Scrolls Review – I Shall Wear Midnight

I Shall Wear Midnight by Terry Pratchett (ISBN 9780385611077)

The trouble with reviewing books is that reading a full length novel is a much more time-consuming activity than, say, watching the latest episode of a TV series or ploughing through a comic.  It’s difficult to keep up with the latest releases, especially when you’ve got several shelves full of older ‘new’ books looking at you accusingly and demanding to know when it will finally be their turn.  However, I will always make room in my schedule for the latest Terry Pratchett book because a: they are always very good and b: they never take very long to get through.  In fact, in the case of I Shall Wear Midnight I got through it over the course of a weekend.

This is the latest in the Tiffany Aching series which are categorised as children’s books but, as any Pratchett fan will know, that doesn’t really mean much.  He is quite prepared to bring as much in the way of darkness and big ideas to his younger readers as you will find any of the ‘adult’ Discworld books.  In fact, I Shall Wear Midnight is one of the darkest books in the entire Discworld series.  He sets the tone early on when young witch Tiffany Aching has to deal with a particularly nasty instance of domestic violence.  Throughout the book he raises big questions about the nature of good and evil and what makes good (and less good) people do evil things.  Themes of religion, superstition and intolerance are touched on as well.  Of course, the Nac Mac Feegles are on hand to ensure that the weightiness is balanced with a wee dram of pint-sized, punchy humour.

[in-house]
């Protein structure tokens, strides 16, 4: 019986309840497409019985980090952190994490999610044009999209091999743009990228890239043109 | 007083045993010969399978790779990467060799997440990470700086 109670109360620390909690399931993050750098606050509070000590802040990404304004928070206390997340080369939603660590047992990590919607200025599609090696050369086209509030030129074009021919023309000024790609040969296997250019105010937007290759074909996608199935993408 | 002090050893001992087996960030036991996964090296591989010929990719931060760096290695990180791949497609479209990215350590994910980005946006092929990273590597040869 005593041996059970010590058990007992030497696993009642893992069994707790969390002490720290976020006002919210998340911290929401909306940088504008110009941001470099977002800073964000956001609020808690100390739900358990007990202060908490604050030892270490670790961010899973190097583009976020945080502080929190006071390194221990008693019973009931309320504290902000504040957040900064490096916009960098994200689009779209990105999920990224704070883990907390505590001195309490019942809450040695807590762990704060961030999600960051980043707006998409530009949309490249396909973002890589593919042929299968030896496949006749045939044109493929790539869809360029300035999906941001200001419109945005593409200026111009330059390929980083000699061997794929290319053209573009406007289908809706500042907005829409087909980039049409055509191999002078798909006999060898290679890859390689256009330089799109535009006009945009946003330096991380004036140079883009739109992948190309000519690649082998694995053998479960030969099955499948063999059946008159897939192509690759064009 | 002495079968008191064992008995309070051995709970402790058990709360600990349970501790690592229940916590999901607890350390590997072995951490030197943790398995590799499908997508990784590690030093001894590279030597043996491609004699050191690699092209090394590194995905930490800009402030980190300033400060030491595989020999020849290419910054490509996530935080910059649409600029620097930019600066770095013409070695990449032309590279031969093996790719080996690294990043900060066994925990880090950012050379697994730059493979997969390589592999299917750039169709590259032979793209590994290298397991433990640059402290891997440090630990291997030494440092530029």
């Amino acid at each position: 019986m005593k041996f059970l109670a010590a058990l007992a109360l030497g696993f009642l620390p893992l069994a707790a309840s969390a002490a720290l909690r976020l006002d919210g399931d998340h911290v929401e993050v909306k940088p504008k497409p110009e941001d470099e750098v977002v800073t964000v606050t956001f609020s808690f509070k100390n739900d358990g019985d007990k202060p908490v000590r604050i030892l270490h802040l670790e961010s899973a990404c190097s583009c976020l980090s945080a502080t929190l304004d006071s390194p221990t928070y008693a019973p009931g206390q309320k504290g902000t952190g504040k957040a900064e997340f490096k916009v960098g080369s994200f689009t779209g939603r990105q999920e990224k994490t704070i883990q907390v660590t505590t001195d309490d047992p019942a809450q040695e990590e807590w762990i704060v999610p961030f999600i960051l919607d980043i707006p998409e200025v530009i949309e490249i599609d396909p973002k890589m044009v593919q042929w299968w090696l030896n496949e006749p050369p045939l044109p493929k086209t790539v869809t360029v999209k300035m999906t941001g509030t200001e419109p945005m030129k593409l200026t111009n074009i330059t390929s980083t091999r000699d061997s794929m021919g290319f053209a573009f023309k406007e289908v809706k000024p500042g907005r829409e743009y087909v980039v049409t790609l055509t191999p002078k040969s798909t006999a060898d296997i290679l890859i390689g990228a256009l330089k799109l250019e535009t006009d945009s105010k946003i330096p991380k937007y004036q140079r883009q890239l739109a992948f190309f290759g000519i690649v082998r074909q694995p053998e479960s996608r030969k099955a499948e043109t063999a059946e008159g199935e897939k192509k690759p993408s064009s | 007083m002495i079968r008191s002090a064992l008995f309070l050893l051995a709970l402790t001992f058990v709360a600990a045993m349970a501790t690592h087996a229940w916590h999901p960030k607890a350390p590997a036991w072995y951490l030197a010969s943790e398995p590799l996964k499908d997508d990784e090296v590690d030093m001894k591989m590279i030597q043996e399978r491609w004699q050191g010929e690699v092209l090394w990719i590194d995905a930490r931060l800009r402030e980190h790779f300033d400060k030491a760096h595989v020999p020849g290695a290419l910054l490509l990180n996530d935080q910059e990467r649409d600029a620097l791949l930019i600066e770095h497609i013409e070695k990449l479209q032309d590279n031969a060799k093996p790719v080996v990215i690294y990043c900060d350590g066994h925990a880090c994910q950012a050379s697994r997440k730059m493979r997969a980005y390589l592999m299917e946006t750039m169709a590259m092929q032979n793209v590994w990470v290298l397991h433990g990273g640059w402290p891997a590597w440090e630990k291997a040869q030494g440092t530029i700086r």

As Tiffany carries out the often thankless and distinctly unglamorous task of being the resident witch of the Chalk she begins to notice that something is wrong.  Some of the local people have begun to treat her with suspicion and the ill feeling seems to be spreading.  It doesn’t help that her semi-romantic interest Roland is due to marry someone else within a few days and he too has started acting oddly.  Something dark and very unpleasant has awoken and it has its sights set of Tiffany.  Of course Tiffany has lost nothing of her characteristic resourcefulness and determination and she is not about to go down without a fight.

I Shall Wear Midnight rattles along at a fair old pace but Pratchett  still finds room for character development, a few powerfully emotional moments and a healthy dose of silliness.  The only criticism I have of this book is that because of its fairly slight word count some potentially interesting plot elements are left unexplored.  However he does hint that there might be wider implications to Tiffany’s adventures which may carry through to the ongoing Discworld series.  If you are new to the Discworld, this probably isn’t the best place to start (at least read the other Tiffany Aching books first) but if you are a fan it is a must-have for your collection.

4 ½ out of 5

Review by Clover Winton-Polak

Published in: on 14/10/2010 at 8:47 am  Leave a Comment  

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